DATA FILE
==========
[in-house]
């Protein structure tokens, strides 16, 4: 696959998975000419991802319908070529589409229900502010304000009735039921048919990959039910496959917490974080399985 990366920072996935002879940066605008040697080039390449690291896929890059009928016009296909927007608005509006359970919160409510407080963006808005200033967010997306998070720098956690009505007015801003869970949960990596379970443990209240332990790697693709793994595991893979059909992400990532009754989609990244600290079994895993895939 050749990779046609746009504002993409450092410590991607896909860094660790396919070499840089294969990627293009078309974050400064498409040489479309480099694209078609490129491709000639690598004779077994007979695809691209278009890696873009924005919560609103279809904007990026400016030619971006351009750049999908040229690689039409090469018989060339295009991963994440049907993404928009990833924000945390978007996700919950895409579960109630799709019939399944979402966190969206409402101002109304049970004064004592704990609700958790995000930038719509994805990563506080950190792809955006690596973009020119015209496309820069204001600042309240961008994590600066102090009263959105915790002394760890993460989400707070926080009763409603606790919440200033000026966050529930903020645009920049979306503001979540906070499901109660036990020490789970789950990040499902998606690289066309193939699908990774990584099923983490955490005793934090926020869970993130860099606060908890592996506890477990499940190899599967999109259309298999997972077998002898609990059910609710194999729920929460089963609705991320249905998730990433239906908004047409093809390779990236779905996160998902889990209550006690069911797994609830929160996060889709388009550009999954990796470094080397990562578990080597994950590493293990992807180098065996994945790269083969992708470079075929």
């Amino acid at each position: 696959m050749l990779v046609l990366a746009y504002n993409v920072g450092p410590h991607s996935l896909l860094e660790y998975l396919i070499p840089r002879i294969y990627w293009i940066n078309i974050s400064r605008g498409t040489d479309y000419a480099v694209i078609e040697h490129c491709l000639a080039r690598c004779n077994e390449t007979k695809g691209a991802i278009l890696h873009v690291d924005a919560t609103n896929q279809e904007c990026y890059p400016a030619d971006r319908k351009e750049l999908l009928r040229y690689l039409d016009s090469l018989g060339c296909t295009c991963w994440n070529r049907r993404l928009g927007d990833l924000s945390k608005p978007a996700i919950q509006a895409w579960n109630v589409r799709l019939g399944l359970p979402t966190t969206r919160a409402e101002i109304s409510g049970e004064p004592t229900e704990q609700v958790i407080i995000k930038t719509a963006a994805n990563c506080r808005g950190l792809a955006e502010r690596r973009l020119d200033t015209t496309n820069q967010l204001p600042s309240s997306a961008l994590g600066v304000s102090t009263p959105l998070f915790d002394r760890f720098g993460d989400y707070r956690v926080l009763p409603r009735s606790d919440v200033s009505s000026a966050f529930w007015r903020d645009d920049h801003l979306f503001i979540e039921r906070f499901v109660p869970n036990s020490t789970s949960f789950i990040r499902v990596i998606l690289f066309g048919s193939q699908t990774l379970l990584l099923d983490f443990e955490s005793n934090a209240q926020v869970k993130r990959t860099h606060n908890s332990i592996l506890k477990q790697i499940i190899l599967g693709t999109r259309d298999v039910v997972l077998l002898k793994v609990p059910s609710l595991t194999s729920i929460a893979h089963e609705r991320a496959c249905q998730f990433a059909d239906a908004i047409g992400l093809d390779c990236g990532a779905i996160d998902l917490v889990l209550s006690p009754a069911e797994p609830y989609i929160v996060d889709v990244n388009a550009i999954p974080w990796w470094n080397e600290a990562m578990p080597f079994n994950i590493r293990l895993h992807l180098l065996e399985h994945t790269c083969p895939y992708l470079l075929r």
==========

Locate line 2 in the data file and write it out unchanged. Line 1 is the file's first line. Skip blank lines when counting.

């Protein structure tokens, strides 16, 4: 696959998975000419991802319908070529589409229900502010304000009735039921048919990959039910496959917490974080399985 990366920072996935002879940066605008040697080039390449690291896929890059009928016009296909927007608005509006359970919160409510407080963006808005200033967010997306998070720098956690009505007015801003869970949960990596379970443990209240332990790697693709793994595991893979059909992400990532009754989609990244600290079994895993895939 050749990779046609746009504002993409450092410590991607896909860094660790396919070499840089294969990627293009078309974050400064498409040489479309480099694209078609490129491709000639690598004779077994007979695809691209278009890696873009924005919560609103279809904007990026400016030619971006351009750049999908040229690689039409090469018989060339295009991963994440049907993404928009990833924000945390978007996700919950895409579960109630799709019939399944979402966190969206409402101002109304049970004064004592704990609700958790995000930038719509994805990563506080950190792809955006690596973009020119015209496309820069204001600042309240961008994590600066102090009263959105915790002394760890993460989400707070926080009763409603606790919440200033000026966050529930903020645009920049979306503001979540906070499901109660036990020490789970789950990040499902998606690289066309193939699908990774990584099923983490955490005793934090926020869970993130860099606060908890592996506890477990499940190899599967999109259309298999997972077998002898609990059910609710194999729920929460089963609705991320249905998730990433239906908004047409093809390779990236779905996160998902889990209550006690069911797994609830929160996060889709388009550009999954990796470094080397990562578990080597994950590493293990992807180098065996994945790269083969992708470079075929």